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Leonard v. Cooley

United States District Court, M.D. Louisiana

February 14, 2018




         Please take notice that the attached Magistrate Judge's Report has been filed with the Clerk of the United States District Court.

         In accordance with 28 U.S.C. § 636(b)(1), you have fourteen (14) days after being served with the attached Report to file written objections to the proposed findings of fact, conclusions of law and recommendations therein. Failure to file written objections to the proposed findings, conclusions, and recommendations within 14 days after being served will bar you, except upon grounds of plain error, from attacking on appeal the unobjected-to proposed factual findings and legal conclusions of the Magistrate Judge which have been accepted by the District Court.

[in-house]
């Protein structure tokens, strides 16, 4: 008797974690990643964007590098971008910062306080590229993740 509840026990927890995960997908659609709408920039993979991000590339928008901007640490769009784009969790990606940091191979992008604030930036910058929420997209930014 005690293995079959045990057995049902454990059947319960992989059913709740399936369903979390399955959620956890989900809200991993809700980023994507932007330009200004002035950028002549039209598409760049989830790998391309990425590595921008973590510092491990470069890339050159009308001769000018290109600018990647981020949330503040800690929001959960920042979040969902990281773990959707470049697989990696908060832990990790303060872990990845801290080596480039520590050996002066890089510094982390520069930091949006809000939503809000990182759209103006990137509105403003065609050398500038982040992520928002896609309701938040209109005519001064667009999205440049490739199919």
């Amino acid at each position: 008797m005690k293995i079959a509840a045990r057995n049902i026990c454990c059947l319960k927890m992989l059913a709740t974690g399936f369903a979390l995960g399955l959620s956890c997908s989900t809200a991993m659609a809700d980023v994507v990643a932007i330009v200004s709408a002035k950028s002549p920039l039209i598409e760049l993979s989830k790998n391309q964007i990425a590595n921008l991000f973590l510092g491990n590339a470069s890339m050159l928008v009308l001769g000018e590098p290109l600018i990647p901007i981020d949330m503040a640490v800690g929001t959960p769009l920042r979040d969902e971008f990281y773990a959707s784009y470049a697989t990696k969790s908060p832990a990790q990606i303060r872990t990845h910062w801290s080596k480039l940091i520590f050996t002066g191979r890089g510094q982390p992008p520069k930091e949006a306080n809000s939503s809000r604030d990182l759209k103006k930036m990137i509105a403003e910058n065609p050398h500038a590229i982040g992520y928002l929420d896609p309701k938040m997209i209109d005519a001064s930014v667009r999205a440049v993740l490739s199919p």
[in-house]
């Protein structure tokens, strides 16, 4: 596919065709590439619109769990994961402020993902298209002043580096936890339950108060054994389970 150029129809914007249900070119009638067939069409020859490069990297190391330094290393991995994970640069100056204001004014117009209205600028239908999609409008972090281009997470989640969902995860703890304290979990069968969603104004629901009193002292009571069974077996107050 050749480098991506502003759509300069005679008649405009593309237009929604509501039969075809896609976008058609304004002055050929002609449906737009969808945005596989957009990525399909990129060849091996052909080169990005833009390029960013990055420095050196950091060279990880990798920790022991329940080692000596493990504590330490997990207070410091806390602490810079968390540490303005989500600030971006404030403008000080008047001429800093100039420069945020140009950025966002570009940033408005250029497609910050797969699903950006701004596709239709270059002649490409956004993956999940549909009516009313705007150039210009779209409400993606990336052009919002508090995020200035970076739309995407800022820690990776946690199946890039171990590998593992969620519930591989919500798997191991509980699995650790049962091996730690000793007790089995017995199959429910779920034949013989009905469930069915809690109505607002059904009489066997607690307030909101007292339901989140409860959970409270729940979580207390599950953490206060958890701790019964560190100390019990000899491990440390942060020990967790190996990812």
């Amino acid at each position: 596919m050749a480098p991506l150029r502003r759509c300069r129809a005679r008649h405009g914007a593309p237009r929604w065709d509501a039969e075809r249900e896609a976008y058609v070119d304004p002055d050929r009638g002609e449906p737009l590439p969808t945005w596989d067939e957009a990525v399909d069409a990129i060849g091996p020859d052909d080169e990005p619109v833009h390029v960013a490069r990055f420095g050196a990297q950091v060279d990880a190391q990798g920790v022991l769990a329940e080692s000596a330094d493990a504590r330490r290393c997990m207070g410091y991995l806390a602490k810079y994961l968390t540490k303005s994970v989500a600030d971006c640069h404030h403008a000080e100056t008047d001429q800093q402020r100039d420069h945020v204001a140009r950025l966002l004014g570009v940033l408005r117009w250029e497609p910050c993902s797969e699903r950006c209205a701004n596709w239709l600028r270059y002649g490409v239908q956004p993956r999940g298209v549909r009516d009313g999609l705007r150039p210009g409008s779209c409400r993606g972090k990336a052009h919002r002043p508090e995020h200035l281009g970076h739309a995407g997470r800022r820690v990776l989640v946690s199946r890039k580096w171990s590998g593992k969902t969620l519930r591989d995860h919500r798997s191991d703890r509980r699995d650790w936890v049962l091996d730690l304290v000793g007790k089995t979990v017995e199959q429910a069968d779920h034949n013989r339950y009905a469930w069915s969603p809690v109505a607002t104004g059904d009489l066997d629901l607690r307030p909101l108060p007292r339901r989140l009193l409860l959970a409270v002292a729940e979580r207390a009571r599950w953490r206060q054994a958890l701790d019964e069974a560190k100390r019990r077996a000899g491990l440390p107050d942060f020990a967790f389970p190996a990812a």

This matter comes before the Court on Petitioner's application for a writ of habeas corpus pursuant to 28 U.S.C. § 2254. The State has filed a response wherein it asserts the procedural defense of untimeliness in response to Petitioner's application. Petitioner has filed a Motion for Summary Judgment (R. Doc. 18) wherein he complains that the State did not initially comply with an Order of this Court to provide a complete copy of the state court record. There is no need for oral argument or for an evidentiary hearing.

         Petitioner Colby Leonard challenges his conviction entered in 2008 in the Nineteenth Judicial District Court for the Parish of East Baton Rouge, State of Louisiana, on one count of armed robbery. After a jury trial, Petitioner was found guilty of the charged offense and, on March 27, 2008, Petitioner was sentenced to thirty-five years in confinement, with the sentence to be served without the benefit of probation, parole or suspension of sentence.